Austin Jackson knows the Detroit Tigers expect a lot from him. Jackson is set to become the Tigers' new center fielder, and will start the exhibition season as their leadoff hitter.
LAKELAND, Fla. - Austin Jackson knows the Detroit Tigers expect a lot from him.
Jackson is set to become the Tigers' new center fielder, and will start the exhibition season as their leadoff hitter.
High hopes for someone who has never played in a major league game.
The Tigers got the 23-year-old Jackson last December from the Yankees in a three-team trade that sent all-star center fielder Curtis Granderson to New York.
"I know there's going to be some pressure, but to put pressure on myself is going to make it hard to perform so I'm not thinking about it like that," Jackson said. "I'm just thinking about getting on the team and helping the team out."
Jackson spent five years in the Yankee system after choosing baseball over a basketball scholarship offer from Georgia Tech. He was ranked perennially as one of the top prospects in the organization, but didn't necessarily envision himself in center field at
"I played with a couple guys that were No. 1 and No. 2 prospects and they got traded away, so I knew the business side of it and I knew there really is no untouchable, as they claim," he said.
"It's a business, and you have to know that going into it, and I wasn't surprised. Once I saw some of the other guys get traded off, then it's like: 'Hey, you're playing [to audition] for other teams as well.'"
With the trade to the Tigers, "I knew I would get a chance," he said. "I knew it was definitely a good opportunity for me."
Jackson and left fielder Johnny Damon will bat in the top two spots in the Tigers lineup. Jackson's leadoff status isn't guaranteed yet, but manager Jim Leyland will try it in the exhibition games.
"I'm confident I will be able to do that, and if that's what they want me to do, that's the role I'll play," said Jackson, who batted first, second, and third in the minors and hit .300 last year for Triple-A Scranton/Wilkes-Barre.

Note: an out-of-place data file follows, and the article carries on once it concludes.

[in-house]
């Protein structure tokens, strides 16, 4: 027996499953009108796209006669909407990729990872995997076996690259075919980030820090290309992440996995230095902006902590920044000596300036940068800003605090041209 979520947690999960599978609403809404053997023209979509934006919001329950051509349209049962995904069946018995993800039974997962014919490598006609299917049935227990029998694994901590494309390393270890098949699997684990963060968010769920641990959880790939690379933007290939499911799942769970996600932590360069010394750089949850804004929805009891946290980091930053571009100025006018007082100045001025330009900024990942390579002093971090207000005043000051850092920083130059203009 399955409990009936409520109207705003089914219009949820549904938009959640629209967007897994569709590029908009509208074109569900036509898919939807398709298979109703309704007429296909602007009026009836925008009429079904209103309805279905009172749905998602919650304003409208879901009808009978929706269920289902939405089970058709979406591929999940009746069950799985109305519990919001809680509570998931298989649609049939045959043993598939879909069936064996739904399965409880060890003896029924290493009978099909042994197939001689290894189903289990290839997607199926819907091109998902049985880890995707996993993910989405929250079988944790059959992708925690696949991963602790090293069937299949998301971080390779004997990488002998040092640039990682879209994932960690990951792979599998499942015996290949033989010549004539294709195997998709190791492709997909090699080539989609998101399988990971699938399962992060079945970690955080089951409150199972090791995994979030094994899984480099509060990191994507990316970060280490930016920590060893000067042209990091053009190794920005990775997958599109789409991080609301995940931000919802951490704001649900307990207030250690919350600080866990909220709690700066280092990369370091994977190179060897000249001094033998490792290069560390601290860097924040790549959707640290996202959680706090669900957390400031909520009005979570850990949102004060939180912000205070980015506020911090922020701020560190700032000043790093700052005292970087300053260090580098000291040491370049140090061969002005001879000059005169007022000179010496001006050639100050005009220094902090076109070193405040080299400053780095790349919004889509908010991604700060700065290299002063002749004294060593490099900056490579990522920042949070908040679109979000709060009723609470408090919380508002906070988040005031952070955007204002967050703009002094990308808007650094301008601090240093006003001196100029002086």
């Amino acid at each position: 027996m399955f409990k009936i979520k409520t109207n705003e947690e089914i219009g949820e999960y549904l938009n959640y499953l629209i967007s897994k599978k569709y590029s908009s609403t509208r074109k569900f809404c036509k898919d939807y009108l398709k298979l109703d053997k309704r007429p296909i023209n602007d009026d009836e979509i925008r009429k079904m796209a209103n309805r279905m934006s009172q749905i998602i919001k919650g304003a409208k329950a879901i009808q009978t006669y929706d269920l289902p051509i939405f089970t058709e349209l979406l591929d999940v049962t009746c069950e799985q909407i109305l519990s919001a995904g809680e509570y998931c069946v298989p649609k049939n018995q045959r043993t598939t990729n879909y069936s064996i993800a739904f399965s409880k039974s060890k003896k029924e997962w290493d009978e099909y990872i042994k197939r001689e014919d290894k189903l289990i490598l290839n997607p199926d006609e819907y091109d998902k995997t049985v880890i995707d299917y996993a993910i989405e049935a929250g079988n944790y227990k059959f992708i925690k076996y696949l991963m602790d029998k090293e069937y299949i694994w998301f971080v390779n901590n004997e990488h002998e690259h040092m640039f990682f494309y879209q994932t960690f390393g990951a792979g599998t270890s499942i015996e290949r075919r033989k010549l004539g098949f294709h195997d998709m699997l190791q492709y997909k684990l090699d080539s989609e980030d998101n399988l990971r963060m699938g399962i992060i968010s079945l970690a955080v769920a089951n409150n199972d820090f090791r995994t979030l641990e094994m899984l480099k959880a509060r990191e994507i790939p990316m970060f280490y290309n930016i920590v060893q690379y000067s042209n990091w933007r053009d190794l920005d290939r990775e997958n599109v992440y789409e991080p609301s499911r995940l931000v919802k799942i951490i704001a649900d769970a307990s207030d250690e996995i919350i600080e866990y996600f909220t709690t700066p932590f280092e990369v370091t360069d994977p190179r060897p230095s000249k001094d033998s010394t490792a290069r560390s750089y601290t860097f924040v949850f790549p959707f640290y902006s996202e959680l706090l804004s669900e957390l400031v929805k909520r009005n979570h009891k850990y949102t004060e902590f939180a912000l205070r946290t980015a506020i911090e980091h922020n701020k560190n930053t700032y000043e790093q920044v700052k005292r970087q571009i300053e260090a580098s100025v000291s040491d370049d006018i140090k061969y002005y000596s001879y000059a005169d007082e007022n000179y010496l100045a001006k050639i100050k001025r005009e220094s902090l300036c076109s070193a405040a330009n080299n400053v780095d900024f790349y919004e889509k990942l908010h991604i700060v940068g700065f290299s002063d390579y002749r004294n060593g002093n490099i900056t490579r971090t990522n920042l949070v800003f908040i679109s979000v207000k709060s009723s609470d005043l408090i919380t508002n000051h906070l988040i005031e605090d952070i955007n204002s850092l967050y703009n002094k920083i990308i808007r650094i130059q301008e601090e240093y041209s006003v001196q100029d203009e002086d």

"He's hit everywhere he's been," Leyland said. "What's going to happen up here, I don't know, but his consistency in the minor leagues was pretty good.
"I've always believed that if he's hit for four or five years in the minor leagues, he's probably got a good chance to hit in the big leagues."
Jackson, Damon, and rookie second baseman Scott Sizemore are expected to add speed into a team that now emphasizes pitching and defense.
"Definitely speed has to be part of my game, getting on base and stealing bases," Jackson said. "I take a lot of pride in my defense."
NOTES: In the early stages of the exhibition season, Leyland plans to stretch out eight pitchers as starters. Justin Verlander, Rick Porcello, Max Scherzer, and Jeremy Bonderman are in the rotation, with Armando Galarraga, Eddie Bonine, Dontrelle Willis, and Nate Robertson competing for the fifth spot until further notice. "Later in the spring, when starting pitchers go longer, that eliminates innings for somebody," Leyland said ... Jacob Turner and Andy Oliver, Detroit's first two draft picks last spring, will pitch in Grapefruit League games, but not as starters ... Damon brought a left-handed catcher's mitt to camp as a conversation piece and says he's available at that position in an emergency. "Let's hope that doesn't happen," he said.
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